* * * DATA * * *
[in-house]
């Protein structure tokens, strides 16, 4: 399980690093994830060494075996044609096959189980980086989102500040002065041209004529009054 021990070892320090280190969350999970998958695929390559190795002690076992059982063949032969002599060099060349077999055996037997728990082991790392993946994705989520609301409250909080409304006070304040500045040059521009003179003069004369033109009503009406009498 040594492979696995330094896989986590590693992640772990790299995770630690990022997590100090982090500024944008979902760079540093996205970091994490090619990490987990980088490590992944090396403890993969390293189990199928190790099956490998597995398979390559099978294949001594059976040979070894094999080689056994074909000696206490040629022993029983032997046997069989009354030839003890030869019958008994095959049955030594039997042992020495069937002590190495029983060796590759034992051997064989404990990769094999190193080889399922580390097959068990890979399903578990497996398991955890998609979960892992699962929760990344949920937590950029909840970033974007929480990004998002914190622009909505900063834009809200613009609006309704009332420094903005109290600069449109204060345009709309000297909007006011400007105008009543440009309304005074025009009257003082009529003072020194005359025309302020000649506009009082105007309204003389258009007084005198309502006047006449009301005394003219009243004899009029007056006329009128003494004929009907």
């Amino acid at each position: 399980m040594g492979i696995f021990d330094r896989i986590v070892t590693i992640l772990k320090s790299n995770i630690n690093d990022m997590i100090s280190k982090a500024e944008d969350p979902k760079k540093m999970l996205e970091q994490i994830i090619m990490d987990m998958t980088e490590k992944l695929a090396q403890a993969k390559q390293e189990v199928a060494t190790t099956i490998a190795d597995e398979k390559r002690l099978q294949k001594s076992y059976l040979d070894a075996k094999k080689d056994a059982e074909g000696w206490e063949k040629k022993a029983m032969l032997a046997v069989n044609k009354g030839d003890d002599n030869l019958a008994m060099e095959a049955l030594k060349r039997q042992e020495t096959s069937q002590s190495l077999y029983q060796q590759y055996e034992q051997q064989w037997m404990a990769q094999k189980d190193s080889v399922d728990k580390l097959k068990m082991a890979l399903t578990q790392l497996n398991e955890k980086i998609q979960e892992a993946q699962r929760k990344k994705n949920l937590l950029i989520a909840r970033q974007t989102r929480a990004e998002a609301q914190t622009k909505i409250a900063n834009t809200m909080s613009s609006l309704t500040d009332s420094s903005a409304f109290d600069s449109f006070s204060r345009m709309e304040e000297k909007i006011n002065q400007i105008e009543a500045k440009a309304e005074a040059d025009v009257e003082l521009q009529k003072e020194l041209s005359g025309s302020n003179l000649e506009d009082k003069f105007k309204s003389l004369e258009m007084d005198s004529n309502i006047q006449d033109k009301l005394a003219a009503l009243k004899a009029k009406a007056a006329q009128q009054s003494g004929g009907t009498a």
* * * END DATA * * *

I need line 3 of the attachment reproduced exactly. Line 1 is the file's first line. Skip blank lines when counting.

């Amino acid at each position: 399980m040594g492979i696995f021990d330094r896989i986590v070892t590693i992640l772990k320090s790299n995770i630690n690093d990022m997590i100090s280190k982090a500024e944008d969350p979902k760079k540093m999970l996205e970091q994490i994830i090619m990490d987990m998958t980088e490590k992944l695929a090396q403890a993969k390559q390293e189990v199928a060494t190790t099956i490998a190795d597995e398979k390559r002690l099978q294949k001594s076992y059976l040979d070894a075996k094999k080689d056994a059982e074909g000696w206490e063949k040629k022993a029983m032969l032997a046997v069989n044609k009354g030839d003890d002599n030869l019958a008994m060099e095959a049955l030594k060349r039997q042992e020495t096959s069937q002590s190495l077999y029983q060796q590759y055996e034992q051997q064989w037997m404990a990769q094999k189980d190193s080889v399922d728990k580390l097959k068990m082991a890979l399903t578990q790392l497996n398991e955890k980086i998609q979960e892992a993946q699962r929760k990344k994705n949920l937590l950029i989520a909840r970033q974007t989102r929480a990004e998002a609301q914190t622009k909505i409250a900063n834009t809200m909080s613009s609006l309704t500040d009332s420094s903005a409304f109290d600069s449109f006070s204060r345009m709309e304040e000297k909007i006011n002065q400007i105008e009543a500045k440009a309304e005074a040059d025009v009257e003082l521009q009529k003072e020194l041209s005359g025309s302020n003179l000649e506009d009082k003069f105007k309204s003389l004369e258009m007084d005198s004529n309502i006047q006449d033109k009301l005394a003219a009503l009243k004899a009029k009406a007056a006329q009128q009054s003494g004929g009907t009498a």